Cookies Policy

This site uses cookies. By continuing to browse the site you are agreeing to our use of cookies.

I accept this policy

Find out more here

The Merging of Shi and Shang in Travel: The Production of Knowledge for Travel in Late Ming Book

No metrics data to plot.
The attempt to load metrics for this article has failed.
The attempt to plot a graph for these metrics has failed.
The full text of this article is not currently available.

Brill’s MyBook program is exclusively available on BrillOnline Books and Journals. Students and scholars affiliated with an institution that has purchased a Brill E-Book on the BrillOnline platform automatically have access to the MyBook option for the title(s) acquired by the Library. Brill MyBook is a print-on-demand paperback copy which is sold at a favorably uniform low price.

Access this article

+ Tax (if applicable)
Add to Favorites
You must be logged in to use this functionality

image of Frontiers of History in China

Spaces and their boundaries—geographical and otherwise—are socially constructed. Travel is a major means for the engendering of geographical spaces. Humans travel for a great variety of reasons, producing different types of spaces, and corresponding knowledge. Particular spatial organizations embody the specific reasons for and the manner in which sojourners undertake travel. This paper examines the role of long distance travel in the production of specific knowledge of the Chinese empire for two different groups during the late Ming period—the shi(literati-officials) and the shang (merchants). As reflected in the merging of publications for merchants and literati, the act of travel and the very need for it brought these two groups closer together socially. The shi in late Ming China traveled great distances for three major reasons: to take civil service exams, to assume official duties, and to take up teaching or writing jobs. Merchants traveled for business reasons: to acquire materials and products, to sell goods, to negotiate contracts, and to operate shops. But increasingly, these two groups crossed paths with greater intensity and frequency. The travel they undertook brought them into closer social interaction. The knowledge they needed converged so much that commercial publishers found it logical to publish travel guides for both constituencies under one cover. This new genre of publications also provided ethical prescriptions and practical information that both merchants and literati needed. The different levels of literacy among literati and merchant communities prompted publishers to adopt a writing style that mixed the classical style of the literati and a simple plain style easily comprehensible to the merchants. The increase in the use of the term shishang in book titles that included travel guides and other types of knowledge attested to the subtle shift in the production of geographical knowledge, which was no longer organized primarily by imperial interests.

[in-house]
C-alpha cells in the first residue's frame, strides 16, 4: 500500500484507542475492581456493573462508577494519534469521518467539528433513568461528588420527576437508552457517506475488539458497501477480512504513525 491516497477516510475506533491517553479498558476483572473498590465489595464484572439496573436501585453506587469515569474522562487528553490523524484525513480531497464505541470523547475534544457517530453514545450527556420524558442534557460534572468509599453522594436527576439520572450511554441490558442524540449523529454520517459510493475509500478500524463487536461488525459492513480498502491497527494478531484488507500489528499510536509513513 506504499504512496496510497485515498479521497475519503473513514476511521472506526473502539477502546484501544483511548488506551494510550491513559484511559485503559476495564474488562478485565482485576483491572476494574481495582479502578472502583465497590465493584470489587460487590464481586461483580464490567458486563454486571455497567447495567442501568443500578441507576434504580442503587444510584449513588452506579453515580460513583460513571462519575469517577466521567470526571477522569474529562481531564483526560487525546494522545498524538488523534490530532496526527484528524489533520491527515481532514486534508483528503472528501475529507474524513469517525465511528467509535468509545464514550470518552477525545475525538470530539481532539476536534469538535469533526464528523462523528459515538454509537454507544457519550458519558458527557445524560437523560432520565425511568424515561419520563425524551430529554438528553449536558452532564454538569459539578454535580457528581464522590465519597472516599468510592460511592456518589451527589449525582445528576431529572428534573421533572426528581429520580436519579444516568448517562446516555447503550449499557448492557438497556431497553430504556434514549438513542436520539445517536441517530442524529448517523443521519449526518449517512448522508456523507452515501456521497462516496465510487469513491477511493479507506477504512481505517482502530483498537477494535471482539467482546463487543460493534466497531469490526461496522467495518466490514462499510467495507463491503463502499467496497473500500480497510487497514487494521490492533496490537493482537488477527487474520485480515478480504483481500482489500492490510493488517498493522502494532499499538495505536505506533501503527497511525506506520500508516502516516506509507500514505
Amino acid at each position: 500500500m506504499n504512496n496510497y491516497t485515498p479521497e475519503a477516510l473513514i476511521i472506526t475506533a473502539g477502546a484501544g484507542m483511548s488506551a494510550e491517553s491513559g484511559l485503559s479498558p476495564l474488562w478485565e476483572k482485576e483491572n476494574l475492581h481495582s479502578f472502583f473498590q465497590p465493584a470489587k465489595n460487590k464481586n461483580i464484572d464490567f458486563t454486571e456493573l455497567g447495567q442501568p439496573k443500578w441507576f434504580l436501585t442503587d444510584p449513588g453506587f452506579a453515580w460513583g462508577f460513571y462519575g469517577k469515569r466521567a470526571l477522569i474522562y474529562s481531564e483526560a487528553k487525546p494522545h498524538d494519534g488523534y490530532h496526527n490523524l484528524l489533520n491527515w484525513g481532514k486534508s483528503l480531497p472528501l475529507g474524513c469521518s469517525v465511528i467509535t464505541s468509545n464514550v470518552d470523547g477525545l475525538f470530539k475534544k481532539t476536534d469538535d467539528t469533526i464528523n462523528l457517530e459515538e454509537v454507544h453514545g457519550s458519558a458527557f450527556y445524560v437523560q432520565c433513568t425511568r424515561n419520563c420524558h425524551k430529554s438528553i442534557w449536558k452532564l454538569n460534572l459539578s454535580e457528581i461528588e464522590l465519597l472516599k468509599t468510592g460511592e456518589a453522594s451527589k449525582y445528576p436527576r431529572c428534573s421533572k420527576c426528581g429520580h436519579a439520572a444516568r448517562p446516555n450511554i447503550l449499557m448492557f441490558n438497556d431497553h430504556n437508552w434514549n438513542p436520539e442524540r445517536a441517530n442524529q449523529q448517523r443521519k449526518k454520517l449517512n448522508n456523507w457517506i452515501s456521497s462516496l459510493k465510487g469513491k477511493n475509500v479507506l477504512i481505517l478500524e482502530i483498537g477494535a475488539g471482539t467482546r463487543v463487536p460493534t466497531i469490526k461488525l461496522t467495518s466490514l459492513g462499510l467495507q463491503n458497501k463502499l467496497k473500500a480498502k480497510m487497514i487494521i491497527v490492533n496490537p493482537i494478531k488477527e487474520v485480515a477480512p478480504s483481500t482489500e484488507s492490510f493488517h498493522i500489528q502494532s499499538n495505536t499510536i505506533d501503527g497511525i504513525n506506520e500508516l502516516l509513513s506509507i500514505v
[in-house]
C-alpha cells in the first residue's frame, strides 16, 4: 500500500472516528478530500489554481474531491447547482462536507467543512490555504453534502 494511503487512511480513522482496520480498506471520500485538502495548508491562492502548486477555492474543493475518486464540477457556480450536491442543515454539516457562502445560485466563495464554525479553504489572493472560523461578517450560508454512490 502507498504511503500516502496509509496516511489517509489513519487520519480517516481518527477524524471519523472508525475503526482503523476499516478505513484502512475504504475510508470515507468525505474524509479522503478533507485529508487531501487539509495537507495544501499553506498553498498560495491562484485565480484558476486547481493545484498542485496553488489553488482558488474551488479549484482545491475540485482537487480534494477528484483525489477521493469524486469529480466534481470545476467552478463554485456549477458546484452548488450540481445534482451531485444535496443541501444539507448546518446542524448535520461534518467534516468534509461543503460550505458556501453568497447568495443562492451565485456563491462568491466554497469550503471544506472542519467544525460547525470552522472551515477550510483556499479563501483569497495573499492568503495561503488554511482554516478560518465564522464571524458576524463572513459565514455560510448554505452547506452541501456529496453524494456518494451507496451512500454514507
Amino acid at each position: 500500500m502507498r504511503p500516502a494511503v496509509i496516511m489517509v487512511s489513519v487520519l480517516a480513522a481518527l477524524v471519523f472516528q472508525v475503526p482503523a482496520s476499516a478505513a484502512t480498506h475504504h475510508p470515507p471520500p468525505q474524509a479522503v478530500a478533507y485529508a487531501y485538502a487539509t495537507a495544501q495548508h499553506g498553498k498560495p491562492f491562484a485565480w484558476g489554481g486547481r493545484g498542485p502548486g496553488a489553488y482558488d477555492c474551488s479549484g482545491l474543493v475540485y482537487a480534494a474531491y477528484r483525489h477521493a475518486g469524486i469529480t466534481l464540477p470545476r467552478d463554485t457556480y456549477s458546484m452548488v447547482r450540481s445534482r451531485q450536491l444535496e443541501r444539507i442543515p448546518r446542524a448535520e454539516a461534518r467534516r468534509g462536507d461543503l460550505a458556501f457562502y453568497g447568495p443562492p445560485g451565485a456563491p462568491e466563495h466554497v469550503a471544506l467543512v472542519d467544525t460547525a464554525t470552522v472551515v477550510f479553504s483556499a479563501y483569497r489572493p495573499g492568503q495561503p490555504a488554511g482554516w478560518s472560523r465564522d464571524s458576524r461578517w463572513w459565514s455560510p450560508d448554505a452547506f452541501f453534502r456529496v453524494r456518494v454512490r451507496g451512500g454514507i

Full text loading...


Data & Media loading...

Article metrics loading...



Can't access your account?
  • Tools

  • Add to Favorites
  • Printable version
  • Email this page
  • Subscribe to ToC alert
  • Get permissions
  • Recommend to your library

    You must fill out fields marked with: *

    Librarian details
    Your details
    Why are you recommending this title?
    Select reason:
    Frontiers of History in China — Recommend this title to your library
  • Export citations
  • Key

  • Full access
  • Open Access
  • Partial/No accessInformation